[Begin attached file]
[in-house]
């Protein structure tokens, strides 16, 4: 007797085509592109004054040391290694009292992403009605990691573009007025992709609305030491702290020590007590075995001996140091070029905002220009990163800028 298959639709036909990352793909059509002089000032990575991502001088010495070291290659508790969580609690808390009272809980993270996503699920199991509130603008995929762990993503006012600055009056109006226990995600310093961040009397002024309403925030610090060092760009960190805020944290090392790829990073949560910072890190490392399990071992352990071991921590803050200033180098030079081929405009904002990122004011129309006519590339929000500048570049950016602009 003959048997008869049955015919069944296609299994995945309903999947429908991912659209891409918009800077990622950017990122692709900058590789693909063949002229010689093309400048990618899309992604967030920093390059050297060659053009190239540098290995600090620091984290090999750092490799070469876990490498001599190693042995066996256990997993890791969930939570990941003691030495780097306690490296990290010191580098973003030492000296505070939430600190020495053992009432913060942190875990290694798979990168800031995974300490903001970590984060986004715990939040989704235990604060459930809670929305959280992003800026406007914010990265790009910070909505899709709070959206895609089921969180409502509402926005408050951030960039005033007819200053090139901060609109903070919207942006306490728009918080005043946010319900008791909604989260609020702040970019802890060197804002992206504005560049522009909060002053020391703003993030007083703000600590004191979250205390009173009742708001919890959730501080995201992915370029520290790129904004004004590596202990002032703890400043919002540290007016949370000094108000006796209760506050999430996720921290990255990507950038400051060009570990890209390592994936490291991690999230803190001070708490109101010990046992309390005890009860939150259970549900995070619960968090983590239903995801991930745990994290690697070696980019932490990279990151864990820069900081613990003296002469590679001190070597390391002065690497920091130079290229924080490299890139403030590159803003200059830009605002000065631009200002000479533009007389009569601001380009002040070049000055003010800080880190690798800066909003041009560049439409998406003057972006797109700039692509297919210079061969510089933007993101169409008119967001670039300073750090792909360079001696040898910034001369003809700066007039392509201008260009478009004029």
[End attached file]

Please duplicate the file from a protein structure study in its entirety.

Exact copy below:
[in-house]
């Protein structure tokens, strides 16, 4: 007797085509592109004054040391290694009292992403009605990691573009007025992709609305030491702290020590007590075995001996140091070029905002220009990163800028 298959639709036909990352793909059509002089000032990575991502001088010495070291290659508790969580609690808390009272809980993270996503699920199991509130603008995929762990993503006012600055009056109006226990995600310093961040009397002024309403925030610090060092760009960190805020944290090392790829990073949560910072890190490392399990071992352990071991921590803050200033180098030079081929405009904002990122004011129309006519590339929000500048570049950016602009 003959048997008869049955015919069944296609299994995945309903999947429908991912659209891409918009800077990622950017990122692709900058590789693909063949002229010689093309400048990618899309992604967030920093390059050297060659053009190239540098290995600090620091984290090999750092490799070469876990490498001599190693042995066996256990997993890791969930939570990941003691030495780097306690490296990290010191580098973003030492000296505070939430600190020495053992009432913060942190875990290694798979990168800031995974300490903001970590984060986004715990939040989704235990604060459930809670929305959280992003800026406007914010990265790009910070909505899709709070959206895609089921969180409502509402926005408050951030960039005033007819200053090139901060609109903070919207942006306490728009918080005043946010319900008791909604989260609020702040970019802890060197804002992206504005560049522009909060002053020391703003993030007083703000600590004191979250205390009173009742708001919890959730501080995201992915370029520290790129904004004004590596202990002032703890400043919002540290007016949370000094108000006796209760506050999430996720921290990255990507950038400051060009570990890209390592994936490291991690999230803190001070708490109101010990046992309390005890009860939150259970549900995070619960968090983590239903995801991930745990994290690697070696980019932490990279990151864990820069900081613990003296002469590679001190070597390391002065690497920091130079290229924080490299890139403030590159803003200059830009605002000065631009200002000479533009007389009569601001380009002040070049000055003010800080880190690798800066909003041009560049439409998406003057972006797109700039692509297919210079061969510089933007993101169409008119967001670039300073750090792909360079001696040898910034001369003809700066007039392509201008260009478009004029």